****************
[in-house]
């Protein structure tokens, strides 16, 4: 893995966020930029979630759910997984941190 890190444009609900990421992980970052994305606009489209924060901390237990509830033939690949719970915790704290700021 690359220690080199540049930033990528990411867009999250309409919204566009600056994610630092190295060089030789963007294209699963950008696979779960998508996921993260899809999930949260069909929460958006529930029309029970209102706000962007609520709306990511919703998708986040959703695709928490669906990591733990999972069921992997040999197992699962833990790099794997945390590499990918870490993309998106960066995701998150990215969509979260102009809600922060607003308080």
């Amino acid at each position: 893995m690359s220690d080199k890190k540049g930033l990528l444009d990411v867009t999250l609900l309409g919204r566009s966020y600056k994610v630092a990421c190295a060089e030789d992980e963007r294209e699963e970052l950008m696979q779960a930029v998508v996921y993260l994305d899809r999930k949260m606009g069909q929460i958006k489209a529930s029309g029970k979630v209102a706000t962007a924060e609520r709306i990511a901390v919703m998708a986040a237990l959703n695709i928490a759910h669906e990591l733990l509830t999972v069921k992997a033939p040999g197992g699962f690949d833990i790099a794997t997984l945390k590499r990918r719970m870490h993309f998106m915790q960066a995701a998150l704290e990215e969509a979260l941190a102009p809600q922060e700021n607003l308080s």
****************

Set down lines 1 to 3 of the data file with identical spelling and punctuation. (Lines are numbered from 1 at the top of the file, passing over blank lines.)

[in-house]
């Protein structure tokens, strides 16, 4: 893995966020930029979630759910997984941190 890190444009609900990421992980970052994305606009489209924060901390237990509830033939690949719970915790704290700021 690359220690080199540049930033990528990411867009999250309409919204566009600056994610630092190295060089030789963007294209699963950008696979779960998508996921993260899809999930949260069909929460958006529930029309029970209102706000962007609520709306990511919703998708986040959703695709928490669906990591733990999972069921992997040999197992699962833990790099794997945390590499990918870490993309998106960066995701998150990215969509979260102009809600922060607003308080």
């Amino acid at each position: 893995m690359s220690d080199k890190k540049g930033l990528l444009d990411v867009t999250l609900l309409g919204r566009s966020y600056k994610v630092a990421c190295a060089e030789d992980e963007r294209e699963e970052l950008m696979q779960a930029v998508v996921y993260l994305d899809r999930k949260m606009g069909q929460i958006k489209a529930s029309g029970k979630v209102a706000t962007a924060e609520r709306i990511a901390v919703m998708a986040a237990l959703n695709i928490a759910h669906e990591l733990l509830t999972v069921k992997a033939p040999g197992g699962f690949d833990i790099a794997t997984l945390k590499r990918r719970m870490h993309f998106m915790q960066a995701a998150l704290e990215e969509a979260l941190a102009p809600q922060e700021n607003l308080s």